Native Americans have been weaving Dream Catchers for thousands of years. The earliest examples may have been woven by the nimble fingers of the Ojibeway people. Small willow hoops holding the spider-web weave were hung over the cradles of children. They believed that the web caught hold of everything evil, while sweet dreams passed down to the sleeping infant along the soft feathers that were attached. But other interpretations and oral traditions have come down from different tribes of First Nations.
The Lakota legend tells of a vision that came to their spiritual leader. He encountered ‘the great teacher of wisdom’ disguised as a spider, who spoke to him of the life-cycle of the human. While the wise one talked, he spun a web across the elder’s willow hoop. The perfect circle of the web symbolized the catcher and holder of good ideas, while the hole in the centre allowed the bad ones to pass through. Dream Catchers soon found their place above the sleeping people, catching the good dreams and sending the evil ones away down the hole in the centre.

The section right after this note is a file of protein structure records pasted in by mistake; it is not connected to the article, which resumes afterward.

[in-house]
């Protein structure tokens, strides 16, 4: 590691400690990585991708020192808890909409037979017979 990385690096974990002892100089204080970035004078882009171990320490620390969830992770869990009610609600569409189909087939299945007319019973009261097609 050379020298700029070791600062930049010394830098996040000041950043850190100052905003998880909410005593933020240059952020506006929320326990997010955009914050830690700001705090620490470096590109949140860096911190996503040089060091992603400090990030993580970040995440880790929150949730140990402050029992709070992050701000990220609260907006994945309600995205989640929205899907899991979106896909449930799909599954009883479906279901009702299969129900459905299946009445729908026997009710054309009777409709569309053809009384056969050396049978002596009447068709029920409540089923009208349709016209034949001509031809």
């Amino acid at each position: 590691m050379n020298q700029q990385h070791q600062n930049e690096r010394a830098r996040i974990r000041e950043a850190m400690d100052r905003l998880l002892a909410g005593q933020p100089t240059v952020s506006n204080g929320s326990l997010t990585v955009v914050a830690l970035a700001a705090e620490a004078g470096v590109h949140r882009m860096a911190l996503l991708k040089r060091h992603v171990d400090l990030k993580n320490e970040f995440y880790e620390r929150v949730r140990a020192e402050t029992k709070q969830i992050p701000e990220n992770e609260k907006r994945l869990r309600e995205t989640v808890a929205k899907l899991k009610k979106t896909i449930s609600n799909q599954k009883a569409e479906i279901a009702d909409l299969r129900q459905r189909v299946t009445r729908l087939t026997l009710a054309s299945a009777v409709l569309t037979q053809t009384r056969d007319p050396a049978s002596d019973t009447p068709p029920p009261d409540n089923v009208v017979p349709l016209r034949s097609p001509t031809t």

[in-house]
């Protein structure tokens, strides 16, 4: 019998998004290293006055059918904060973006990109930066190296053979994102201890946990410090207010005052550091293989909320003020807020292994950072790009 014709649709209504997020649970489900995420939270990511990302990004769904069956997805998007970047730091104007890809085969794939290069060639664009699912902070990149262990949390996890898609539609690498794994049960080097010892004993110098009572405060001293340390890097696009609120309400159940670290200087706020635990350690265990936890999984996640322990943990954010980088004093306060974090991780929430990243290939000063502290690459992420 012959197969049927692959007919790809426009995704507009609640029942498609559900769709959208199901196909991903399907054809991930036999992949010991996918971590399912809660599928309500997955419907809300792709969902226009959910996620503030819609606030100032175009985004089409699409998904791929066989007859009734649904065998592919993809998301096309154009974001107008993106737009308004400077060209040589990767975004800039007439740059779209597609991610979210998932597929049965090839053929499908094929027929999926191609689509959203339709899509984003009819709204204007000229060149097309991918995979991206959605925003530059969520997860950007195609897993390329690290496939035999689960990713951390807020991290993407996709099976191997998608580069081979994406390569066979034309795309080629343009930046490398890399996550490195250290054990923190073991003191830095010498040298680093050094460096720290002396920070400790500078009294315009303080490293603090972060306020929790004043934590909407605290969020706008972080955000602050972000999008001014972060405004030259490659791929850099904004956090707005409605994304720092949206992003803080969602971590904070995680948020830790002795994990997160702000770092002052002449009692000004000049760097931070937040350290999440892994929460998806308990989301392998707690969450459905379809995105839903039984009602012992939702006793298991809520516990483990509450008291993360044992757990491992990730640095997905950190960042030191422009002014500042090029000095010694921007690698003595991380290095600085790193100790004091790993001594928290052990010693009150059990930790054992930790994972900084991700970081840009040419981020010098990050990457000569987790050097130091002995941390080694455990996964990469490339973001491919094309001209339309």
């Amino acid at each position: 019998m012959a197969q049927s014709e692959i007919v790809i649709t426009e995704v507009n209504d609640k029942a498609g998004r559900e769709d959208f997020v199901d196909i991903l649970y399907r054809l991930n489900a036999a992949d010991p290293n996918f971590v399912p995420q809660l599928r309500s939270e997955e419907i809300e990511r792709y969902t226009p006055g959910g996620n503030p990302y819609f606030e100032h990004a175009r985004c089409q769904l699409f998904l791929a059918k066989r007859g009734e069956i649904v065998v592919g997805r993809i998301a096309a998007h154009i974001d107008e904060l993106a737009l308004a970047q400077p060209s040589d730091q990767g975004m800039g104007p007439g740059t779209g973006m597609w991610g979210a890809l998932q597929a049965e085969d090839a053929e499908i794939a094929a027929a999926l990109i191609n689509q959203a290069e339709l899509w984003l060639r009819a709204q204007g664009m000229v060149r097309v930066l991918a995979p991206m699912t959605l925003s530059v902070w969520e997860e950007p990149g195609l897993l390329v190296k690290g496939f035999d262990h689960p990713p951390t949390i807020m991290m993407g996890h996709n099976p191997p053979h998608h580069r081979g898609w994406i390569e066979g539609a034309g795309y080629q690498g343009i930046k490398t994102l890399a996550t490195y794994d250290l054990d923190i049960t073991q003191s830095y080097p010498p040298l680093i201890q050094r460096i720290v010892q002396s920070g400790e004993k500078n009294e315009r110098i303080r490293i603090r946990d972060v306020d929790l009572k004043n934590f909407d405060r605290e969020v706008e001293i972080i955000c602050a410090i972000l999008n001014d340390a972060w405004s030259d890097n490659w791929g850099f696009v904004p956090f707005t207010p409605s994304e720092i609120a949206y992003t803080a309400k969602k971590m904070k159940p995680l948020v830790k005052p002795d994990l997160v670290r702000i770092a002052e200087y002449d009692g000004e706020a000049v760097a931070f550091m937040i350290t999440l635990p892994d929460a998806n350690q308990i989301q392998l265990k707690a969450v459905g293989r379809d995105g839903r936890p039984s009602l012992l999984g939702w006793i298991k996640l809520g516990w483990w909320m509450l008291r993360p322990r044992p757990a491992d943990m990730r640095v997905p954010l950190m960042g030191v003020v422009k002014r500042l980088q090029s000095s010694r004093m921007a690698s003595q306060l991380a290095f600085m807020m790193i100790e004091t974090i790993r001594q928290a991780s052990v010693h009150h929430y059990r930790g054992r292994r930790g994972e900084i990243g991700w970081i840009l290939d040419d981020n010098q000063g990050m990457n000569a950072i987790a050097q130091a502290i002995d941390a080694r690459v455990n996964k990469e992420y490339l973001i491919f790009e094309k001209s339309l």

The original hoops were believed to have been about three and a half inches in diameter, with a web made of nettle-stalk fibre, dyed red. Later on, the hoops were hung with soft feathers. The figure ‘8’ is significant in the construction of the spiral, representing the eight legs of the spider. Some traditions have a stone placed in the middle, representing the spider, while more recent legends keep the centre hole open.
The turmoil wrought by ‘civilization’ in recent centuries almost destroyed the tradition of the Dream Catcher, but today it is more popular than ever. Belief in its healing powers has gained a place of respect outside Native American cultures. Testimonials abound of nightmares disappearing, nocturnal fears evaporating, and sweet dreams visiting those who slumber beneath their very own Dream Catcher.